35. We do not believe the New Mexico legislature intended one physical action by a defendant to serve as the predicate for more than one of the four alternatives presented under the homicide by vehicle statute. See State v. Williams, 105 N.M. 214, 217, 730 P.2d 1196, 1199 (Ct.App.1986) (statutory enumeration of alternative methods of committing criminal sexual contact does not evince a legislative intent to authorize multiple punishments for the same act); see also State v. Orgain, 115 N.M. 123, 125, 847 P.2d 1377, 1379 (Ct.App.) (different subsections of forgery statute held alternative ways of committing the same offense), cert. denied, 115 N.M. 145, 848 P.2d 531 (1993).
36. Since legislatures often produce little evidence of their intent regarding multiple punishment, the rule of lenity is often an appropriate tool of statutory construction in such contexts. See Busic v. United States, 446 U.S. 398, 406, 100 S.Ct. 1747, 1752-53, 64 L.Ed.2d 381 (1980); People v. Donaldson, 91 Ill.2d 164, 61 Ill.Dec. 780, 782, 435 N.E.2d 477, 479 (1982). In this statutory framework the rule “merely means that if [the legislature] does not fix the punishment for a [state] offense clearly and without ambiguity, doubt will be resolved against turning a single transaction into multiple offenses.” Bell v. United States, 349 U.S. 81, 84, 75 S.Ct. 620, 622, 99 L.Ed. 905 (1955). “With regard to the constitutional prohibition on punishing a defendant in excess of legislative command, it is a principle of double jeopardy and requires that vague or ambiguous statutes be resolved leniently to prevent zealous prosecutors and timorous judges from perceiving two offenses where the legislature intended only one.” Peter Westen & Richard Drubel, Toward A General Theory Of Double Jeopardy, 1978 Sup.Ct.Rev. 81, 118 (1978). New Mexico courts have adopted these principles and repeatedly recognized that “[i]n the absence of a clear indication *455that the legislature intended multiple punishment for the unitary conduct, the court should apply the rule of lenity to presume that the legislature did not intend multiple punishment.” Franklin, 116 N.M. at 569, 865 P.2d at 1213; see also Swafford v. State, 112 N.M. 3, 15, 810 P.2d 1223, 1235 (1991); State v. Charlton, 115 N.M. 35, 40, 846 P.2d 341, 346 (Ct.App.1992), cert. denied, 114 N.M. 577, 844 P.2d 827 (1993).
37. The Colorado Supreme Court applied the rule of lenity to analogous facts in People v. Lowe, 660 P.2d 1261 (Colo.1983) (en banc). The defendant therein argued “that principles of double jeopardy prohibit[ed] him from being convicted of two counts of first degree murder for one killing.” Id. at 1265. The Colorado Supreme Court vacated the defendant’s multiple murder convictions with language apropos in the present ease:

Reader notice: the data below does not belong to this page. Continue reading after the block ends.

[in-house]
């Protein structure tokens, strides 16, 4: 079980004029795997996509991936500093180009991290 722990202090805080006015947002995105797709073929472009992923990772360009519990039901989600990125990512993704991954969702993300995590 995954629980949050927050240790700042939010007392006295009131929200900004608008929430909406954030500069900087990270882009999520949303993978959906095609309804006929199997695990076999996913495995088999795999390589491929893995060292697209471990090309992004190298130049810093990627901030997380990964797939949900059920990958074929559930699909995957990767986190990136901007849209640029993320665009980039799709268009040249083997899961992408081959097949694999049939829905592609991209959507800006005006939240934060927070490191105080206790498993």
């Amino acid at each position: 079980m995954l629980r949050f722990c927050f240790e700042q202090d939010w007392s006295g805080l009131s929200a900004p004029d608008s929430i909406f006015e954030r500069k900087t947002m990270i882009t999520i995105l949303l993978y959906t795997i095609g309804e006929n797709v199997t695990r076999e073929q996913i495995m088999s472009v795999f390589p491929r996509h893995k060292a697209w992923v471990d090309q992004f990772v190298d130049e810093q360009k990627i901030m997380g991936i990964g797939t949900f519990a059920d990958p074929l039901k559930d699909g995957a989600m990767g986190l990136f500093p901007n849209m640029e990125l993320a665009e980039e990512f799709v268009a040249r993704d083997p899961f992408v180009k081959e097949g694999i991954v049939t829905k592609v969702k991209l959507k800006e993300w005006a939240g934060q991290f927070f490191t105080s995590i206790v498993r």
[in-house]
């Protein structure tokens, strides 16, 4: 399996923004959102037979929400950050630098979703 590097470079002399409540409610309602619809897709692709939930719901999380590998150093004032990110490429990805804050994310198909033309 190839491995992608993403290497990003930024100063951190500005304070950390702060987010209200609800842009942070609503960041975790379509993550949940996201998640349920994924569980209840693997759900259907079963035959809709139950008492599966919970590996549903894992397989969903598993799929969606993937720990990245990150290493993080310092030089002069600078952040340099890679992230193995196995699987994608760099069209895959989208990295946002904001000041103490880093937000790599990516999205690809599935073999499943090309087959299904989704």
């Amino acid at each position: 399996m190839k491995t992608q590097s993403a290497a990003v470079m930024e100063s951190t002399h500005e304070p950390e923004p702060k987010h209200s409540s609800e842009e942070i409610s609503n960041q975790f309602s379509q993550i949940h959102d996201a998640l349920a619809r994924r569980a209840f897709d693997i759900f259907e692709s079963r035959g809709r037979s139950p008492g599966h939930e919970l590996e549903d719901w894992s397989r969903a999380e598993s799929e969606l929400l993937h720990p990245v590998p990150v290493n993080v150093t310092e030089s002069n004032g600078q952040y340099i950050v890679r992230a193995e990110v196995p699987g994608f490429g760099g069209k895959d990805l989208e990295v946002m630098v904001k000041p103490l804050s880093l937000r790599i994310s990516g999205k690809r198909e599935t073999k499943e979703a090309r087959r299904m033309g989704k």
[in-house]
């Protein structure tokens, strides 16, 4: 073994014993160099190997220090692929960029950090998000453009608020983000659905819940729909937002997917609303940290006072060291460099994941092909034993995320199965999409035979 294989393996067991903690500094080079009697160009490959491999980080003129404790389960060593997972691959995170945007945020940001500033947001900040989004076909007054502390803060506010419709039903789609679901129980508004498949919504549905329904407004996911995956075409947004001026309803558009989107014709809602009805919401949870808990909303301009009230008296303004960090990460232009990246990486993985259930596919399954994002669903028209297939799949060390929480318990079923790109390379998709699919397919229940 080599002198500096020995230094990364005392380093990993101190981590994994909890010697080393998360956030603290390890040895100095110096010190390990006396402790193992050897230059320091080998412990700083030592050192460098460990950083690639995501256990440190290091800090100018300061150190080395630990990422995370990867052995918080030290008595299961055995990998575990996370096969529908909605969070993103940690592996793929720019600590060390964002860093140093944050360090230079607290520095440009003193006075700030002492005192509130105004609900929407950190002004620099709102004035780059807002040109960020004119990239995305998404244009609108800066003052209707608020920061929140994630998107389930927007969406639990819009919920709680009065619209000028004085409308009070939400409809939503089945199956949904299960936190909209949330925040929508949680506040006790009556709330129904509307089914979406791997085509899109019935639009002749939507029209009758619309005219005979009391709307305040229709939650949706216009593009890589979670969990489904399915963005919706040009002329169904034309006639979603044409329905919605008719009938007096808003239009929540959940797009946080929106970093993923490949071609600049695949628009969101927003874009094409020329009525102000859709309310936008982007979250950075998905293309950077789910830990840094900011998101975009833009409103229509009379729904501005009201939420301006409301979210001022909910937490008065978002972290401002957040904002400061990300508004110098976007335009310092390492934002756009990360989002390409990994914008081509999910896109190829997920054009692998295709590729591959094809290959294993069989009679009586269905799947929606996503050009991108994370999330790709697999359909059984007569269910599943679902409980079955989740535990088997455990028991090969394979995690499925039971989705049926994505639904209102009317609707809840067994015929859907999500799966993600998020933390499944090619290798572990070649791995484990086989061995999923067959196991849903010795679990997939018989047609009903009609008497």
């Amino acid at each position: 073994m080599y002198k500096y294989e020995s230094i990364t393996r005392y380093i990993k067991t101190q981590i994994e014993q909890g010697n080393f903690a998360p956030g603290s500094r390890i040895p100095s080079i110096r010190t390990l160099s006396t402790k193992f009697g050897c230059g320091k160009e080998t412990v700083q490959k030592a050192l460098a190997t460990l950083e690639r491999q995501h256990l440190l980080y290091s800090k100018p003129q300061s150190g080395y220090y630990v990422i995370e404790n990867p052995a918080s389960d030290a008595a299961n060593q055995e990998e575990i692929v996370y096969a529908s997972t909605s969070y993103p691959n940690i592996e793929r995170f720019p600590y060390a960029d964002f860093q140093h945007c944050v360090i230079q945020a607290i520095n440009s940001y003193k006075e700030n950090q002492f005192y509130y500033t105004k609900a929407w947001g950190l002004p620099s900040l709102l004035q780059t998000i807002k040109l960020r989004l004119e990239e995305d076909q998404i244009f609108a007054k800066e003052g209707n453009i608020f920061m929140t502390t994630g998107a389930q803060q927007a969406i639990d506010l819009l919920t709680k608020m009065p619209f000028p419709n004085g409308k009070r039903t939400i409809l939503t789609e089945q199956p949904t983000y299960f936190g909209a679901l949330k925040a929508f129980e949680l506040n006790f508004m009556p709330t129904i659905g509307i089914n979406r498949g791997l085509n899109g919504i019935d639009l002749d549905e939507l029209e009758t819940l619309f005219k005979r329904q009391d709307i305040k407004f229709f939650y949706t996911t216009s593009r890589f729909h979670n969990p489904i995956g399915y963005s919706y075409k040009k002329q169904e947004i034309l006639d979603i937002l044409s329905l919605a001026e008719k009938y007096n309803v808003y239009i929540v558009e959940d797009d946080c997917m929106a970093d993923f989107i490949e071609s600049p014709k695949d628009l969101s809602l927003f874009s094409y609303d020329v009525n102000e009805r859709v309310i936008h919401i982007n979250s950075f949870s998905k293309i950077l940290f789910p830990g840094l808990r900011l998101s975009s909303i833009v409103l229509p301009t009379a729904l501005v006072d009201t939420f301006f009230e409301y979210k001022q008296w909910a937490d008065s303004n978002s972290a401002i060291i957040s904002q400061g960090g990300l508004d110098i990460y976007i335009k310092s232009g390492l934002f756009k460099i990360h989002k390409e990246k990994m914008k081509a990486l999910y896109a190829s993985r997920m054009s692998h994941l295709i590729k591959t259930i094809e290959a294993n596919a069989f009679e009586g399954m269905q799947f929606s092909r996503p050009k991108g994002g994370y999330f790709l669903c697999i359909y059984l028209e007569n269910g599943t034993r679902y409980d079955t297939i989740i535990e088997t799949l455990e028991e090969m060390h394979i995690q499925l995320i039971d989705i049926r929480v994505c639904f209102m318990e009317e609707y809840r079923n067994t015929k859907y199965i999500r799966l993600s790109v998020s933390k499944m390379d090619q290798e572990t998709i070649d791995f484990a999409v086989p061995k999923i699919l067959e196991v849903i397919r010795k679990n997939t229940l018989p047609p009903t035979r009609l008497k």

The most difficult problem presented by this appeal is whether the defendant committed one or two offenses. We are persuaded that the evidence could establish, as it does in this case, that a single act of killing could be committed both after deliberation and in the perpetration of one of the enumerated felonies.... Murder after deliberation and felony murder are not denominated by the Code as separate and independent offenses, but only ways in which criminal liability for first-degree murder may be charged and prosecuted.
The legislature has not manifested any clear intent that a defendant could be convicted of more than one kind of first-degree murder where there is but one victim. The rule of lenity requires that the first-degree murder statute be construed to favor the defendant. That construction is that a defendant can be convicted only of one first-degree murder for one killing.
38. We do not believe the New Mexico legislature has manifested any clear intent that Defendant could be convicted of more than one type of homicide by vehicle for each victim. We therefore remand this case to the trial court with instructions to vacate three of Defendant’s homicide by vehicle convictions under Section 66-8-101 and for resentencing, but affirm as to all other issues.
IT IS SO ORDERED.
ALARID and PICKARD, JJ., concur.